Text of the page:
One such tool for Web surveys is called the PHP Easy Survey Package (phpESP). It's an open source application that is OS independent (it runs on various UNIX flavors as well as Windows). All you need on your server is PHP and MySQL.

Installation
PhpESP is dead easy to set up and run. The first step is to download the most up-to-date version of the program, which you can find at phpesp.sourceforge.net. The project offers only a tarball (.tar.gz), but don't be afraid; it's not a UNIX-only type of install. Current versions of WinZip uncompress tarballs on Windows without a problem. I didn't have to recompile or add additional mods to the environment. All I had to do was untar the program and set up the database.

PhpESP provides two simple scripts that make database setup quick and easy. There's a phpESP config file that you'll need to edit to make sure that you've specified the right name, user, and password for the database and paths to Perl and Sendmail on your server. All of the functionality of phpESP is browser-based, so to get started, just go to the URL you configured for the program.

What can it do?
The core of phpESP is controlled through the Management Interface (Figure A), where users—depending on their groups and permissions—perform the various survey functions.

Figure A
phpESP Management Interface


Apart from not being a very interesting-looking user interface (the phpESP development group is working on improvements to the interface), it's all quite straightforward. Once you're logged in to the Management Interface, links are available to handle all the tasks you might expect, such as creating or editing a survey. You can also display survey results graphically or export them into a CSV file.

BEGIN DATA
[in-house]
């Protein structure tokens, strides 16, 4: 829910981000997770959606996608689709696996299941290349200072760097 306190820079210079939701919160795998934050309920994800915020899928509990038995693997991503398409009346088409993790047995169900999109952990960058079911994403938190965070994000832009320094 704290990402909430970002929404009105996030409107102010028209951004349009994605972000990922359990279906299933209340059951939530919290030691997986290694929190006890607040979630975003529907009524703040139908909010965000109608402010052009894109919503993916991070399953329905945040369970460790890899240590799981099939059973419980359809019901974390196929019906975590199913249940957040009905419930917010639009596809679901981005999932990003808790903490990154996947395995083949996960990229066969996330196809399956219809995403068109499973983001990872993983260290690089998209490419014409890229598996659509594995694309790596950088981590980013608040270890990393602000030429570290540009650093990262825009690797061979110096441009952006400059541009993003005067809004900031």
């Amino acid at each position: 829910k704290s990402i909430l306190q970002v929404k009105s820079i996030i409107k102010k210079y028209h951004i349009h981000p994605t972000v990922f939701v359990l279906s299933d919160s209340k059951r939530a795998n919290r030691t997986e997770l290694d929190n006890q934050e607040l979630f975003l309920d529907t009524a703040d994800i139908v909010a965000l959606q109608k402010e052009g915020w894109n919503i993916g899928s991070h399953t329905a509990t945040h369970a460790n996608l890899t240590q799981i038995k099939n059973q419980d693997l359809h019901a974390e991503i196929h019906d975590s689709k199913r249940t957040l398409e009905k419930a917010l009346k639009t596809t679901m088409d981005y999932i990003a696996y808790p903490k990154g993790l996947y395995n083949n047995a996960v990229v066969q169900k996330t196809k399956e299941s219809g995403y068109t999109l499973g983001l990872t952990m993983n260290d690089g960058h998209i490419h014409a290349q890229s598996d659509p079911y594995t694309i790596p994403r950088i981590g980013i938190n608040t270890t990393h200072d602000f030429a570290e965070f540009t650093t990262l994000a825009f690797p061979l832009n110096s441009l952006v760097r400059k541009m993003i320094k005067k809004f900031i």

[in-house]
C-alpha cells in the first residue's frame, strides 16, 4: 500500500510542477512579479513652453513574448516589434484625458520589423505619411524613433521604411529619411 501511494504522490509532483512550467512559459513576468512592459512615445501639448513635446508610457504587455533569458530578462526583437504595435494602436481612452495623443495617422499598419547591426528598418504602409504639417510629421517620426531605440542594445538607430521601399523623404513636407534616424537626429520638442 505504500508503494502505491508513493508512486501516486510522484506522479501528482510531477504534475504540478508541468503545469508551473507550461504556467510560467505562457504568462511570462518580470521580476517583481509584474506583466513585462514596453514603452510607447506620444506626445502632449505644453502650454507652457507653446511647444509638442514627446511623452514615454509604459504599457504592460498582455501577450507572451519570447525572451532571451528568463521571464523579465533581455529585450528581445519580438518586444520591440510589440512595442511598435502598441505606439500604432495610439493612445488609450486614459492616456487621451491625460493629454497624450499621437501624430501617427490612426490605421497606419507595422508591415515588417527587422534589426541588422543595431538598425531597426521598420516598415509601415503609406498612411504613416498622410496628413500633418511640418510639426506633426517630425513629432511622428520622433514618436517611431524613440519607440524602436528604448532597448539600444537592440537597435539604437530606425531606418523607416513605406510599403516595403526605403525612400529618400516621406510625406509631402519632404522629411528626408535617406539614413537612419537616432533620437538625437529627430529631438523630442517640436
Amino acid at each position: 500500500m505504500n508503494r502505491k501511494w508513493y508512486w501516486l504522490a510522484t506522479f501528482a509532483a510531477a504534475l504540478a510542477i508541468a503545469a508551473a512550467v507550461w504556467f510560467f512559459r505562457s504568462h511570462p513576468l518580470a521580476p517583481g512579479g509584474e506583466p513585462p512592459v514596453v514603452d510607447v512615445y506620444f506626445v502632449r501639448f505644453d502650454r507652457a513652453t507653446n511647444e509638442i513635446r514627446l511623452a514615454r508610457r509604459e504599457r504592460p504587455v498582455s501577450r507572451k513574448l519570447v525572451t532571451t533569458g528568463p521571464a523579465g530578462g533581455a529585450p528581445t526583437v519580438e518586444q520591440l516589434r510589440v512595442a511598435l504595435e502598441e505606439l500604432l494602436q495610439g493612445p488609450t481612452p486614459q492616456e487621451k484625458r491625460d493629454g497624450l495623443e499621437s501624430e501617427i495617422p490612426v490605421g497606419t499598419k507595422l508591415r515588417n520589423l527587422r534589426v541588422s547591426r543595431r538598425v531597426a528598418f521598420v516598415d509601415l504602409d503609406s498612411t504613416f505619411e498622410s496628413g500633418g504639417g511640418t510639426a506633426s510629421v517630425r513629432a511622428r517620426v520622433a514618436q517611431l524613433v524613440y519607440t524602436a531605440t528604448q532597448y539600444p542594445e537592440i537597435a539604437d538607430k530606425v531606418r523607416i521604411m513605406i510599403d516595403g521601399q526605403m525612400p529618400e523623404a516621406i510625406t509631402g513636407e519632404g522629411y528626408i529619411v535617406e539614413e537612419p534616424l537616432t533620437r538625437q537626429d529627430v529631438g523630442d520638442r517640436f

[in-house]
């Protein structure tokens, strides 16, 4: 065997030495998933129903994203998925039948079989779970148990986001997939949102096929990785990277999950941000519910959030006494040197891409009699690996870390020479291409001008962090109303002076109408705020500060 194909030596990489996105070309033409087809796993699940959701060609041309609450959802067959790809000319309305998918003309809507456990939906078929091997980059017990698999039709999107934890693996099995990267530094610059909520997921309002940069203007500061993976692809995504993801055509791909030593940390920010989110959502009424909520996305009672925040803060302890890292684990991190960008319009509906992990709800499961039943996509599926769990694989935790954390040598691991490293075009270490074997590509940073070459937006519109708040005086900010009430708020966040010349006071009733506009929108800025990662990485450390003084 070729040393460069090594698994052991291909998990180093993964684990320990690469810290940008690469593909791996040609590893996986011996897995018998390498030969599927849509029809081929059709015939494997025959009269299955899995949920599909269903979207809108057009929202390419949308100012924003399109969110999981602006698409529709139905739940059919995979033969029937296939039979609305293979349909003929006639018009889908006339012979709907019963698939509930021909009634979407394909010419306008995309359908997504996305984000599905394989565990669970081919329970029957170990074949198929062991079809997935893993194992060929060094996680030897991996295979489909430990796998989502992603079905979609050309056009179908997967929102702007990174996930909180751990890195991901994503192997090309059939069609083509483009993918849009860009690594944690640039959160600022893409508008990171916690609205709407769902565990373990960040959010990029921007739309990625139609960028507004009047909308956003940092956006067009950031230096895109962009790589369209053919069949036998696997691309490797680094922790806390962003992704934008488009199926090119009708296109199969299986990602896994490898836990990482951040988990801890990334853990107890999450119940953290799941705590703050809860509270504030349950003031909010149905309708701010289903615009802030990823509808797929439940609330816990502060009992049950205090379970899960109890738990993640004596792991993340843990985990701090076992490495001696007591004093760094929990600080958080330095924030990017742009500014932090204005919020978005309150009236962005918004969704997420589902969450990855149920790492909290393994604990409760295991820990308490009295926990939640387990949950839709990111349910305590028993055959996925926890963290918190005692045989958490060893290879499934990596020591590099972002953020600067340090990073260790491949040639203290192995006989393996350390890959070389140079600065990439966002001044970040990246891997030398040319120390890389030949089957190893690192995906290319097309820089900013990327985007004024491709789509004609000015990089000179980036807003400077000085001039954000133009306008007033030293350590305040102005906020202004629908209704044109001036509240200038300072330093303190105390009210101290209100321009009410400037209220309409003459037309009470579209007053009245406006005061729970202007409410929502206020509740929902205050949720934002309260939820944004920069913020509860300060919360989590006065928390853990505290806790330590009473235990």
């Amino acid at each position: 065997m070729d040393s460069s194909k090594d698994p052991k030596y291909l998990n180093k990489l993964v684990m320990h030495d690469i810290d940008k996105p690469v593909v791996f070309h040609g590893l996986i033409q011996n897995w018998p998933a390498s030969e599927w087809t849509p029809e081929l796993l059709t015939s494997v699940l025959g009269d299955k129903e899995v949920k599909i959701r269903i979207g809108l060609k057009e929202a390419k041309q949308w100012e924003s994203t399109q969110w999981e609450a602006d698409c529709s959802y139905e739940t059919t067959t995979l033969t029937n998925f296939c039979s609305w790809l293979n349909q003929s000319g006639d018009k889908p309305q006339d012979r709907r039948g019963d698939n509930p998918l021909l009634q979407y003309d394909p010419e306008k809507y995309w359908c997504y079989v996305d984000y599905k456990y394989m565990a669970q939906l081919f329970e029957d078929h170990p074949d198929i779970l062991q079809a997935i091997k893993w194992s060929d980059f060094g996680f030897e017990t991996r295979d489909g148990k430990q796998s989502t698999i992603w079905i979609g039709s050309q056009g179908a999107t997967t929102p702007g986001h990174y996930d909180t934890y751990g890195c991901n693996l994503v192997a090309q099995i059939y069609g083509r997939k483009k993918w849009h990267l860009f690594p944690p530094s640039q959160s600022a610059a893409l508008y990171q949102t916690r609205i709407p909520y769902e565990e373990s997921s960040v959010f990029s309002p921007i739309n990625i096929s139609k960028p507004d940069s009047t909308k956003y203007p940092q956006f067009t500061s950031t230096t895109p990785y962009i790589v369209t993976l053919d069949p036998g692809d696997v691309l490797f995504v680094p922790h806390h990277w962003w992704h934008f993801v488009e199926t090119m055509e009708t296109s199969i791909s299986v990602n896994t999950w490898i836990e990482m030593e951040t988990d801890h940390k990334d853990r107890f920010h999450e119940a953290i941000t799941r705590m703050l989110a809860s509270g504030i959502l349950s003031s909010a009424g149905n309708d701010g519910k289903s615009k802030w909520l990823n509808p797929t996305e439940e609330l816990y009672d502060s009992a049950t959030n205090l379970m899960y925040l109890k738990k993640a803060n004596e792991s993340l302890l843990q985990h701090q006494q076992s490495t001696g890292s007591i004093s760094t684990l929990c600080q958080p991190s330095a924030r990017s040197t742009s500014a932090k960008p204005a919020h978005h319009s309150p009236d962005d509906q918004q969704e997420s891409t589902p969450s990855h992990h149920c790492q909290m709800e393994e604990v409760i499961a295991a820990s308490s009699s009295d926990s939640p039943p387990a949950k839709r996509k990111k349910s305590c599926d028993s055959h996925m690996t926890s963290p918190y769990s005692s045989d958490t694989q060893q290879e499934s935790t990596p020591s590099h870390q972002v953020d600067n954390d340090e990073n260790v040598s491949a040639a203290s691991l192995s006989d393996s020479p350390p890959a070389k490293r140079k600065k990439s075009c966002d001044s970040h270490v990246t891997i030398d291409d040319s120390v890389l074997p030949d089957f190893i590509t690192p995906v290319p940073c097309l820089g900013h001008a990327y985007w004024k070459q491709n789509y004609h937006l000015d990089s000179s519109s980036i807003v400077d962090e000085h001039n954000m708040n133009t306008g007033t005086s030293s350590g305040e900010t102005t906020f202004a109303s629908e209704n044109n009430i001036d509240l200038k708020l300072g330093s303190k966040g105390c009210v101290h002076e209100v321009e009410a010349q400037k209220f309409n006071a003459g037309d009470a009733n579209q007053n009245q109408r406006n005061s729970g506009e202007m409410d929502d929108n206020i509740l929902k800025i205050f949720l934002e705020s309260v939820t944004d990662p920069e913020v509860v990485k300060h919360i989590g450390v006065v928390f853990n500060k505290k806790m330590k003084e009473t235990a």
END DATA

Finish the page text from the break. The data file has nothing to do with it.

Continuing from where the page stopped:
Setting up a new survey is pretty simple. You start by clicking Create A New Survey to open the first tab of the Survey Design process. Here, you name your survey, specify confirmation pages, and select the theme. There is no theme engine in phpESP, and there are only four built-in themes. However, it's all CSS-based, so it's easy enough to open your favorite editor and define your own theme that will load into the program.

As you can see in Figure B, PhpESP allows for a number of survey question types, including:
  • Yes/No
  • TextBox and EssayBox ( the only difference is single vs. multiline responses)
  • Radio Buttons
  • Check Boxes
  • Dropdown Box
  • Rate (scale of 1 to 5)

Figure B
phpESP lets you specify various types of questions.


Unfortunately, there's no template to guide you in setting up a survey or even examples of how to structure it. I have a bit of a research background, so I had some idea of how I wanted to structure my survey and what types of questions I wanted to ask. If you want to learn more about survey design, you might try a book such as Survey Research Methods or How to Conduct Surveys: A Step by Step Guide.

When you finish inputting all of your questions, phpESP gives you the option of deciding on their order. It's a great feature for me because I can just brain-dump my questions and then figure out the right order later. No need to figure out both the questions and the order up front.

After arranging your questions, you can preview the survey. Then, when you're satisfied with your survey design and content, click through to Finish. You'll be greeted with the message "Survey Design Completed." However, your work to get this survey live is not quite complete.